Need a fix? The darknet's got whatever you need. Even coffee.
The Chernyi Cooperative is claiming the dubious title of "first legal product advertisement on the darknet." It's selling its Chernyi Black roast via Tor, which lets you trawl the web anonymously and access sites not available on mainstream browsers.
"We faced a difficult challenge—to attract the attention of trendsetters who already have access to plenty of interesting content," says social media director Maxim Fedorov of agency Possible Moscow. "That is why we chose Tor. The target audience of 'Black' is familiar with anonymous marketplaces. They know how the purchase process is organized and are aware of the subtleties in attaining what they desire."
Tor is probably best known for its association with Silk Road, the secret market that made nefarious purchases as easy (and customer-friendly) as Airbnb or eBay. The site launched in 2011 and was shut down by the FBI in 2013.
But while Silk Road drifted out of media salience, Tor remains. It's a reminder that we're always being watched, and a nagging token of things we can't see, either because we don't realize it ... or because we'd rather not. Notably, it's home to .onion sites, which let creators and users communicate anonymously, share sensitive data and purchase things they'd rather other people not know about.
"There is a generally held perception in Russia that coffee is harmful and shouldn't be consumed on a daily basis," explains Chernyi Cooperative co-owner Artem Temirov. "We love flipping stereotypes upside down and decided to confront this stereotype, about coffee being a drug, with the stereotype about Tor as a platform that exists solely for drug trafficking."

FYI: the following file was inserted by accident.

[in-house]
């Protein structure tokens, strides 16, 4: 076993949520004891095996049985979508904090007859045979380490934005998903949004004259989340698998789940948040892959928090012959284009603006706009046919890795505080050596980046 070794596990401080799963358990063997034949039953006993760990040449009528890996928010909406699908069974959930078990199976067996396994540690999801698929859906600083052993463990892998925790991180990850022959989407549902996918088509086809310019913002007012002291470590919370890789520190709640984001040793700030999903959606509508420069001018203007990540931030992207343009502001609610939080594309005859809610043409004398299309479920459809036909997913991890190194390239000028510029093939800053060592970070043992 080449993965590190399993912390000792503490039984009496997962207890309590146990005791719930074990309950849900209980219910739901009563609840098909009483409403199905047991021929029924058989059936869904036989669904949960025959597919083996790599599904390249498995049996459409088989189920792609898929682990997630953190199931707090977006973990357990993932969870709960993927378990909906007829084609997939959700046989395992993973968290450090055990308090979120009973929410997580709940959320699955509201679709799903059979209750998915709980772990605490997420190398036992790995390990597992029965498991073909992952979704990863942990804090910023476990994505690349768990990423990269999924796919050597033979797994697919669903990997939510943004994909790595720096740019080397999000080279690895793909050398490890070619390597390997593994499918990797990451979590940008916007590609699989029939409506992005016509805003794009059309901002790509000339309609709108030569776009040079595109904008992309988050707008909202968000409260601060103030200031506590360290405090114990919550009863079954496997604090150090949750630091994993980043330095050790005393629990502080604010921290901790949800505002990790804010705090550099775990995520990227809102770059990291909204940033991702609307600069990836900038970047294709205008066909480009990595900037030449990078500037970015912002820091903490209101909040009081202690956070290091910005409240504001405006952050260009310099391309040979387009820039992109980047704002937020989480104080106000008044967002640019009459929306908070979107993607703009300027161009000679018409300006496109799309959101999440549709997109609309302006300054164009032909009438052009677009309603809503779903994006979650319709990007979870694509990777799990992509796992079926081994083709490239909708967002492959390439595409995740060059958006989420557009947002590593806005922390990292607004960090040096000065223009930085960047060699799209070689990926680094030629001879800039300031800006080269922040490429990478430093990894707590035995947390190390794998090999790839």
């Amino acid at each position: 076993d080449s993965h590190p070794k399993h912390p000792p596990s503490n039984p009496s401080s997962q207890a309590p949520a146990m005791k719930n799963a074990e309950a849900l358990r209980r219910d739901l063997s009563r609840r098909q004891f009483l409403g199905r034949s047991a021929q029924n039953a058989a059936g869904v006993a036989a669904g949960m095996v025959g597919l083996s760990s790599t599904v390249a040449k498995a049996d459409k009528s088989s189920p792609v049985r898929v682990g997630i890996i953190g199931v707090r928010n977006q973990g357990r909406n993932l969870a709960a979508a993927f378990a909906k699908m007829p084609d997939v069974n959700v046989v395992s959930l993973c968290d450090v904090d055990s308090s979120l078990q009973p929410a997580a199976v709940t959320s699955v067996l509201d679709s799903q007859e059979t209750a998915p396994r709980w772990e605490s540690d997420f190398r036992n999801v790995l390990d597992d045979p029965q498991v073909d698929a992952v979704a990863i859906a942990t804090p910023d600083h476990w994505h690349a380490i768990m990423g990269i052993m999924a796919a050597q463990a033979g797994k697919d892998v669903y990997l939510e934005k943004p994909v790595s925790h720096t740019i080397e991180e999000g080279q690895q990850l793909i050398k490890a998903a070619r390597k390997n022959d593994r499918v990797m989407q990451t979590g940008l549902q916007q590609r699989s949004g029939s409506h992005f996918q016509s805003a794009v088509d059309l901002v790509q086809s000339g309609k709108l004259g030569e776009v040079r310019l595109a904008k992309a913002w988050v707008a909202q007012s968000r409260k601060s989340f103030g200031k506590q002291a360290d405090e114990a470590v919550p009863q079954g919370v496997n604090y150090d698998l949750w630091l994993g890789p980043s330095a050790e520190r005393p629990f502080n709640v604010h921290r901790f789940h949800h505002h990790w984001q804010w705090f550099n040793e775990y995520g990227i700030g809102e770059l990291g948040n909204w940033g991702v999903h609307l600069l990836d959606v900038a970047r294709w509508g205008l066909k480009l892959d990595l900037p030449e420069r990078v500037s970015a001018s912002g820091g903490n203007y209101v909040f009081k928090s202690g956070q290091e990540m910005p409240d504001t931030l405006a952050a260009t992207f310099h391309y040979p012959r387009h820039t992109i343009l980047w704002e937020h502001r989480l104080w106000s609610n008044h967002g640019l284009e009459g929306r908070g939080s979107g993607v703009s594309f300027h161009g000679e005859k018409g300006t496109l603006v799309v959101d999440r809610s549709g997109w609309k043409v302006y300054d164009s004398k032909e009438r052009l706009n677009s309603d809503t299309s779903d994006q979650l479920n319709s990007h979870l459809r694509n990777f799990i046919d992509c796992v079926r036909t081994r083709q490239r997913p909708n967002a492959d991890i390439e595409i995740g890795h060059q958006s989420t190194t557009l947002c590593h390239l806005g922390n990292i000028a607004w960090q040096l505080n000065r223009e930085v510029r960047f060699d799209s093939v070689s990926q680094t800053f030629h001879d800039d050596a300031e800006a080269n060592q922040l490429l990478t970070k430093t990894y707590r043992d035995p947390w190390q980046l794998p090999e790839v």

The site was promoted via fliers in trendy venues and Facebook ads that targeted users linked to the Solyanka Club, a (now-defunct) nightclub for savvy Moscovites. The video includes "real characters" from Moscow's underbelly, and looks like a grainy documentary about the urban drug hustle. It could easily be about something like, say, krokodil.
"We had to understand how the darknet worked, so we needed to immerse ourselves in the Moscow underworld," says Vlad Sitnikov, Possible's creative director. "We also consulted with an ex-cop who specialized in the darknet."
The site is just as vague about its product, which is described only by its molecular formula: C8H10N4O2 (caffeine). Clicking on "Buy" gives you the big reveal: A warm, Starbucksian explanation about coffee beans that almost feels comical in this cloak-and-dagger context.
Chernyi Black costs 700 rubles, or about $12, per pack. Users can buy it using Bitcoin or the Qiwi payment system, after which they're given coordinates for the stash (a coffee shop!).
"General buzz has been excellent," Sitnikov beams. "10,000 people were reached in the first hour, and product is being bought—and taken from the shop!"
While selling coffee—and overturning the notion of it as harmful—might be the primary goals, Sitnikov also thinks ideas about the darknet are changing. "People are happy to see that the darknet doesn't only exist to service what some may term undesirables," he says. "This project demonstrates it can be used by anyone looking for a secure and private connection."
Below, check out pack shots and more coffee-shop photos. We like the added touch of the creepy staircase.
Client: Chernyi Cooperative
Brand: Moscow Black
Agency: Possible Moscow
Creative Director: Vlad Sitnikov
Idea: Maxim Fedorov
Copywriter: Maxim Fedorov, Artem Trofimov
Art Director: Anton Vodogreev
Illustrator: Anton Vodogreev, Stas Vasiliev
Digital producer: Ivan Bormotov, Kirill Nikitin
Film Director: Artur Miroshnichenko
Music: Sounds Like A Plan, Bad Zu, Filipp Alexandrov